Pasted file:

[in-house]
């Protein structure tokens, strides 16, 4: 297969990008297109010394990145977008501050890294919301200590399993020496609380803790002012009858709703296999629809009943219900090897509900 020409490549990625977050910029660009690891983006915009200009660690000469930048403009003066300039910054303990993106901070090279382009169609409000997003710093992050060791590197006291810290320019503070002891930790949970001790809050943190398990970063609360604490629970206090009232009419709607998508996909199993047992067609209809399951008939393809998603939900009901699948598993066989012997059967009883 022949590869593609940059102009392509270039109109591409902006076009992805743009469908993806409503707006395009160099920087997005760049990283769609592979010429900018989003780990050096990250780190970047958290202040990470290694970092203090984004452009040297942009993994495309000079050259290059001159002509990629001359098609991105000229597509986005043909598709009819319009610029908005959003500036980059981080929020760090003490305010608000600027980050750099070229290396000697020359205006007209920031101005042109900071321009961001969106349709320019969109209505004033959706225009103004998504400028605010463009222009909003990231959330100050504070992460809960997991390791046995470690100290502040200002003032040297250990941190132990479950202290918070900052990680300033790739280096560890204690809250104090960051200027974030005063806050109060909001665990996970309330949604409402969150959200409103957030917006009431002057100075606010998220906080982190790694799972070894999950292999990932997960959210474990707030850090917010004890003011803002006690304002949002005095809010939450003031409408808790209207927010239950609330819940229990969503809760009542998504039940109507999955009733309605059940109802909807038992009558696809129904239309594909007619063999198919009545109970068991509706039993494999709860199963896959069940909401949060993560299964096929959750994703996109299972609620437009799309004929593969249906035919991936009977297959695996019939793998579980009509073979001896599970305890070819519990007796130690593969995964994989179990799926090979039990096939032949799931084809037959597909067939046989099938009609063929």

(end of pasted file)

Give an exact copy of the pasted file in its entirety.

[in-house]
């Protein structure tokens, strides 16, 4: 297969990008297109010394990145977008501050890294919301200590399993020496609380803790002012009858709703296999629809009943219900090897509900 020409490549990625977050910029660009690891983006915009200009660690000469930048403009003066300039910054303990993106901070090279382009169609409000997003710093992050060791590197006291810290320019503070002891930790949970001790809050943190398990970063609360604490629970206090009232009419709607998508996909199993047992067609209809399951008939393809998603939900009901699948598993066989012997059967009883 022949590869593609940059102009392509270039109109591409902006076009992805743009469908993806409503707006395009160099920087997005760049990283769609592979010429900018989003780990050096990250780190970047958290202040990470290694970092203090984004452009040297942009993994495309000079050259290059001159002509990629001359098609991105000229597509986005043909598709009819319009610029908005959003500036980059981080929020760090003490305010608000600027980050750099070229290396000697020359205006007209920031101005042109900071321009961001969106349709320019969109209505004033959706225009103004998504400028605010463009222009909003990231959330100050504070992460809960997991390791046995470690100290502040200002003032040297250990941190132990479950202290918070900052990680300033790739280096560890204690809250104090960051200027974030005063806050109060909001665990996970309330949604409402969150959200409103957030917006009431002057100075606010998220906080982190790694799972070894999950292999990932997960959210474990707030850090917010004890003011803002006690304002949002005095809010939450003031409408808790209207927010239950609330819940229990969503809760009542998504039940109507999955009733309605059940109802909807038992009558696809129904239309594909007619063999198919009545109970068991509706039993494999709860199963896959069940909401949060993560299964096929959750994703996109299972609620437009799309004929593969249906035919991936009977297959695996019939793998579980009509073979001896599970305890070819519990007796130690593969995964994989179990799926090979039990096939032949799931084809037959597909067939046989099938009609063929």